Randomized Controlled Trial on How to Increase Fruit and Vegetable Intake among the Japanese Population

Last registered on July 19, 2023


Trial Information

General Information

Randomized Controlled Trial on How to Increase Fruit and Vegetable Intake among the Japanese Population
Initial registration date
July 14, 2023

Initial registration date is when the trial was registered.

It corresponds to when the registration was submitted to the Registry to be reviewed for publication.

First published
July 19, 2023, 2:32 PM EDT

First published corresponds to when the trial was first made public on the Registry after being reviewed.



Primary Investigator

Policy Research Institute, Ministry of Agriculture, Forestrynand Fisheries

Other Primary Investigator(s)

Additional Trial Information

In development
Start date
End date
Secondary IDs
Prior work
This trial does not extend or rely on any prior RCTs.
In Japan, the per capita vegetable intake for adults is about 280g, falling short of the 350g target. Continued inadequate vegetable intake increases the risk of lifestyle-related diseases such as hypertension, dyslipidemia, and arteriosclerosis. The purpose of this study is to implement a commitment intervention that will allow Japanese consumers to determine their target vegetable intake and to examine ways to increase vegetable intake.
The survey will measure the fruit and vegetable intake of approximately 2,000 civil servants working for Japan's Ministry of Agriculture, Forestry and Fisheries, and asking approximately 1,000 randomly selected participants from the measured population to fill in a target for fruit and vegetable intake one month later. They were then asked to measure their fruit and vegetable intake one month later to confirm changes in intake. Based on the results, we propose measures to increase fruit and vegetable intake in Japan.
To measure fruit and vegetable intake, we used a vegetable intake measuring instrument (Veggie Meter®, Longevity Link Corporation) (Redtke et al.), which can measure carotenoids in the blood without contact.
Marcela D Radtke, Mykaela Poe, Jodi Stookey, Stephanie Jilcott Pitts, Nancy E Moran, Matthew J Landry, Lewis P Rubin, Virginia C Stage, Rachel E Scherr(2021)Recommendations for the Use of the Veggie Meter® for Spectroscopy-Based Skin Carotenoid Measurements in the Research Setting, Current Developments in Nutrition, Volume 5, Issue 8, August 2021, nzab104, https://doi.org/10.1093/cdn/nzab104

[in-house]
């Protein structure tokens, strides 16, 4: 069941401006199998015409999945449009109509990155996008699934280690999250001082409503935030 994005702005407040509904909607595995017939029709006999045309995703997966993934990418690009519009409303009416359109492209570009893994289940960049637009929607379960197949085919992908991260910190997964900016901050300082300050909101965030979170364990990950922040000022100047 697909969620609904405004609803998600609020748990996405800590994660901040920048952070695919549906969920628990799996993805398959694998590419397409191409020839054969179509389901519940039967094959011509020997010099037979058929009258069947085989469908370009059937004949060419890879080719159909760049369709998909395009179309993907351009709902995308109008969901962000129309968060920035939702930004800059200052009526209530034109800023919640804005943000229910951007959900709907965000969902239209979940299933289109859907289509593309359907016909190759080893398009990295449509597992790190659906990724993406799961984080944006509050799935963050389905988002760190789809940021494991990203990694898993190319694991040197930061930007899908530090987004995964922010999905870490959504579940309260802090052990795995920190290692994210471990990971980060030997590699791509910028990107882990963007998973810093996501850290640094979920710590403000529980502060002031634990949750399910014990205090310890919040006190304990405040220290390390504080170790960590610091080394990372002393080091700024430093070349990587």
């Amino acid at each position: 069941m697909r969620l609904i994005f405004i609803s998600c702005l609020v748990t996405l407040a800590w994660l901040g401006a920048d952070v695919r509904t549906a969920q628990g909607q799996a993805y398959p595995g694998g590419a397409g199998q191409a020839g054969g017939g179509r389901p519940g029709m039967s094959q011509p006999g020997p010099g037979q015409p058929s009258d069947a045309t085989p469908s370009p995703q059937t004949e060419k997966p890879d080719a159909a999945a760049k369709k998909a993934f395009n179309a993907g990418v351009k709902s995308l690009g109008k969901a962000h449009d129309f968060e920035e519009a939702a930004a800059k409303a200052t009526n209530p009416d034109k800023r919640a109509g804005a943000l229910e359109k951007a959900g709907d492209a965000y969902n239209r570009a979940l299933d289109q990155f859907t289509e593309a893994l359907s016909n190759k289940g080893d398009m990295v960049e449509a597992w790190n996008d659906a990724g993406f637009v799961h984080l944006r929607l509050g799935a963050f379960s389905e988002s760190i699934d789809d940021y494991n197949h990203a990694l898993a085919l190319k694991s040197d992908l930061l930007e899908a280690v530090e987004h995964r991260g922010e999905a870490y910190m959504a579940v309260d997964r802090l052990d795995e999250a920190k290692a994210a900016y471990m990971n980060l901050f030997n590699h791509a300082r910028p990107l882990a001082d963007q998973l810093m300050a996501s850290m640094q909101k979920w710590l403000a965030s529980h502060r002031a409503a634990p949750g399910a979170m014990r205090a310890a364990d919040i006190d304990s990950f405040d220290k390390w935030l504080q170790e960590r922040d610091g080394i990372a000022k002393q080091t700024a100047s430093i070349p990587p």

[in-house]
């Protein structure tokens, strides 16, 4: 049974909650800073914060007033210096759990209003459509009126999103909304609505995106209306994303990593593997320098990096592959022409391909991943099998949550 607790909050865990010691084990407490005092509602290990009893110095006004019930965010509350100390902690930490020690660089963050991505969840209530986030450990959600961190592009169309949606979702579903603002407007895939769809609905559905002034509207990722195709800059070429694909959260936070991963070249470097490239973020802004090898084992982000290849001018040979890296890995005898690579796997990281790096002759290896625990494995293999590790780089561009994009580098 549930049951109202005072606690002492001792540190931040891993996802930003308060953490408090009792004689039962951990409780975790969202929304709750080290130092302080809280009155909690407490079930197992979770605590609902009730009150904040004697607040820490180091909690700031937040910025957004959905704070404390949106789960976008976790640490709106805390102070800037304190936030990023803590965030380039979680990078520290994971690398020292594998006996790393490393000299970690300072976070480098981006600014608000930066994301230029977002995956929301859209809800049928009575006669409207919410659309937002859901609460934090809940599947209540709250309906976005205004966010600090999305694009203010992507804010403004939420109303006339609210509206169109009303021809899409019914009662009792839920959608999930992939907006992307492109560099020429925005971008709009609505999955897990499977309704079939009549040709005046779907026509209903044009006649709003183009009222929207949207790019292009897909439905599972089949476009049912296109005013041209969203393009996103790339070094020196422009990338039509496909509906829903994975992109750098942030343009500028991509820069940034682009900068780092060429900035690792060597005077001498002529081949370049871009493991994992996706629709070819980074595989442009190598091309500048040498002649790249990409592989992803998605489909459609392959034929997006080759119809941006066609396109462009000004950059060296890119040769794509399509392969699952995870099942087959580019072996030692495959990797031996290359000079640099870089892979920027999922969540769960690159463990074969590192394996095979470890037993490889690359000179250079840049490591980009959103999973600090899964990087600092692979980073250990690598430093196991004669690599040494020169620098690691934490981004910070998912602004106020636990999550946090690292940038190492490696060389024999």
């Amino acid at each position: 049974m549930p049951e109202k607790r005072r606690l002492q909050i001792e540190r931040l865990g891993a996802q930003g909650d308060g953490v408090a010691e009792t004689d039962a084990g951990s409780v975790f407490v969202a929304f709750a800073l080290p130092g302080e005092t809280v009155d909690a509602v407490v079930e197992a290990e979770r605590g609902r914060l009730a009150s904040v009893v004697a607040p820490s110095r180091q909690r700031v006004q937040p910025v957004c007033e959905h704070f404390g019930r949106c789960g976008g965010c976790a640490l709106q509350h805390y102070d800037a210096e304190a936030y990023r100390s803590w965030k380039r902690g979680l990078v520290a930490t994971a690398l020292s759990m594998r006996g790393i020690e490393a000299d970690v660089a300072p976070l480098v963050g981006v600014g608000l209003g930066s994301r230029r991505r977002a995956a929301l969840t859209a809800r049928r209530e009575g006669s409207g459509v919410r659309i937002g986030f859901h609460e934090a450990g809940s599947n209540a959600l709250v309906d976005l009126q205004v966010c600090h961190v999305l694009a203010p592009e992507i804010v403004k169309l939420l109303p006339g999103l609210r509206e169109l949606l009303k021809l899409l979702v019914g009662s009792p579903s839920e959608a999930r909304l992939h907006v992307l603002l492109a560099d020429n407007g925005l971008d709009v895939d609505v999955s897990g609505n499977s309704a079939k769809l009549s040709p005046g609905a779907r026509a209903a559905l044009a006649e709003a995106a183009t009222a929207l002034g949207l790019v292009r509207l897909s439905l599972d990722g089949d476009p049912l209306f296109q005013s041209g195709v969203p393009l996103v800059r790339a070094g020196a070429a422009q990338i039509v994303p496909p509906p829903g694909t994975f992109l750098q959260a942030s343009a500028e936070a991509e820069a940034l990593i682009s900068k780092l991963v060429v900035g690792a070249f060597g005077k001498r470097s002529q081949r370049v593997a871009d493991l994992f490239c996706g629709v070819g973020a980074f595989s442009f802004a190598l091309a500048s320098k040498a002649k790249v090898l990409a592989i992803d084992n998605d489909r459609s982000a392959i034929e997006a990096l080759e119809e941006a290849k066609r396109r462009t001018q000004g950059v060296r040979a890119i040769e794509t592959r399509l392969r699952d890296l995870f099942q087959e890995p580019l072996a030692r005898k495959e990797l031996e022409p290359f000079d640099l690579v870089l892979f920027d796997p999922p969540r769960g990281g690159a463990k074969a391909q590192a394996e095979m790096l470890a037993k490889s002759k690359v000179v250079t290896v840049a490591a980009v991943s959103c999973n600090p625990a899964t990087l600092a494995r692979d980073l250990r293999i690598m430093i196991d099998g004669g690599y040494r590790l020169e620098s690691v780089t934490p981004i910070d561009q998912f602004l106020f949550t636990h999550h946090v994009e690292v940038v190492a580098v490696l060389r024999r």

External Link(s)

Registration Citation

Tamaki, Shiho. 2023. "Randomized Controlled Trial on How to Increase Fruit and Vegetable Intake among the Japanese Population." AEA RCT Registry. July 19. https://doi.org/10.1257/rct.11775-1.0
Experimental Details


Intervention Start Date
Intervention End Date

Primary Outcomes

Primary Outcomes (end points)
This study will observe changes in participants’ fruit and vegetable intake. The outcome variable of interest is the carotenoid score as measured by a vegetable intake measurement device (Veggie Meter ®, Longevity Link Corporation) that can measure blood carotenoids in a non-contact manner. Carotenoids are bioactive phytochemicals found in various fruits and vegetables that cannot be synthesized de novo in humans and, therefore, are only obtained from the diet. The Veggie Meter® is a noninvasive research-grade instrument that detects and quantifies carotenoids in the skin.
Primary Outcomes (explanation)

Secondary Outcomes

Secondary Outcomes (end points)
Secondary Outcomes (explanation)

Experimental Design

Experimental Design
First, approximately 2,000 employees will be asked to measure their carotenoid score. Of those measured, 1,000 will be randomly selected as the intervention group and asked to enter a target value for their next carotenoid score. The control group will not receive a commitment intervention in which they are asked to enter their target values; after four weeks, approximately 1,000 people in the intervention group and 1,000 people in the control group will have their carotenoid scores measured to see how they change.
Experimental Design Details
Randomization Method
The subjects are assigned using the date of birth of the intake measurer. Subjects with odd-numbered birth dates will be assigned to the intervention group, and those with even-numbered birth dates will be assigned to the control group.
Randomization Unit
Was the treatment clustered?

Experiment Characteristics

Sample size: planned number of clusters
2 groups (intervention and control)
Sample size: planned number of observations
A total of 2,002 people were notified of the measurement guide.
Sample size (or number of clusters) by treatment arms
Approximately 1,001 participants in the intervention group and 1,001 participants in the control group
Minimum detectable effect size for main outcomes (accounting for sample design and clustering)

Institutional Review Boards (IRBs)

IRB Name
Ethics Review Committee, National Institute of Agriculture, Forestry and Fisheries Policy
IRB Approval Date
IRB Approval Number


Post Trial Information

Study Withdrawal

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Is the intervention completed?
Data Collection Complete
Data Publication

Data Publication

Is public data available?

Program Files

Program Files
Reports, Papers & Other Materials

Relevant Paper(s)

Reports & Other Materials